According to agreement on subsidies, a subsidy should satisfy following three elements:
- A financial contribution.
- By a government or any public body within the territory of a member country.
- Which confers a benefit.
The agreement covers only specific industries. Specific subsidies are those subsidies that are available only to an enterprise or industry (or a group of enterprise’s or industries) operating within the jurisdiction of the granting authority. The agreement provides certain special and differential treatment to developing countries.
The agreement deals with three categories of subsidies:
- Prohibited subsidies: those contingent upon export performance or the use of domestic instead of imported goods.
- Actionable subsidies: those that have demonstrably adverse effects on other member countries.
- Non-actionable subsidies: including those provided (with stipulated limitations) to industrial research and pro-competitive development activity to disadvantage regions, or to existing facilities to adapt themselves to new environmental requirements.
The Agreement also puts restrictions on the use of countervailing measures against competitors subsidies. To prevent undue hardships, developing countries and countries in transition from centrally planned to market economies are allowed extra time to bring the subsidies into conformity with the new rules. While industrial economies are required to reduce, over six years, the volume of subsidized agricultural exports by at least 21 per cent and the value of subsidies at least by 36 percent, the respective figures for developing countries are 14 per cent and 24 per cent. All countries are bound not be introduce new subsidies.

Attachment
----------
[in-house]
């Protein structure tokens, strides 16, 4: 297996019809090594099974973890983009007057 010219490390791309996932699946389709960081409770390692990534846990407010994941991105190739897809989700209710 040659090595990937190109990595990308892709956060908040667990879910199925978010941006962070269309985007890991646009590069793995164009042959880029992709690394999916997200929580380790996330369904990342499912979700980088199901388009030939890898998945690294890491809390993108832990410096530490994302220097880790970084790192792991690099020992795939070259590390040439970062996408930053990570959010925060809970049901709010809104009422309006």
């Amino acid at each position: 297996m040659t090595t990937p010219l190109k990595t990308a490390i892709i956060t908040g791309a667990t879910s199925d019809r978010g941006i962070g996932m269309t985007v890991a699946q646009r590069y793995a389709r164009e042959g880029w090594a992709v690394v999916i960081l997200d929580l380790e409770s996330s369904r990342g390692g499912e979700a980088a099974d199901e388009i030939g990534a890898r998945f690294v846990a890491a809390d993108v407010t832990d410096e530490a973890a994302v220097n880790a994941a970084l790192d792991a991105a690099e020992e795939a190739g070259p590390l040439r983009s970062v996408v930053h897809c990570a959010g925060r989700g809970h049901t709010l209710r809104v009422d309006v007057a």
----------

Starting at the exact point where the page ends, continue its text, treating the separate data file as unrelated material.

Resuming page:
The UR agreement has brought the domestic support policies also under the multilateral trade discipline. However, domestic support measures that have along a minimal impact on trade (“green box” policies) such as general government services in the areas of research, disease control, infrastructure and food security as also certain direct payments such as certain income support policies, structural adjustment assistance, payment under environmental programs and regional assistance programs are exempted.
The non-exempted types of subsidies included in the aggregate measures of support (AMS) required to be reduced include assistance in the form of production limiting subsidies and assistance given for growth of agriculture and rural development like procurement at support prices and subsidies on inputs and credit. However, even these subsidies are required to be reduced only if their total amount as a proportion of the value of agricultural production exceeds five per cent in case of developed countries and 10 per cent in case of developing countries. If the non-exempted subsidies are above these limits, they are required to be reduced by 20 percent in case of developed countries and by 13.3 per cent in developing countries by 1999.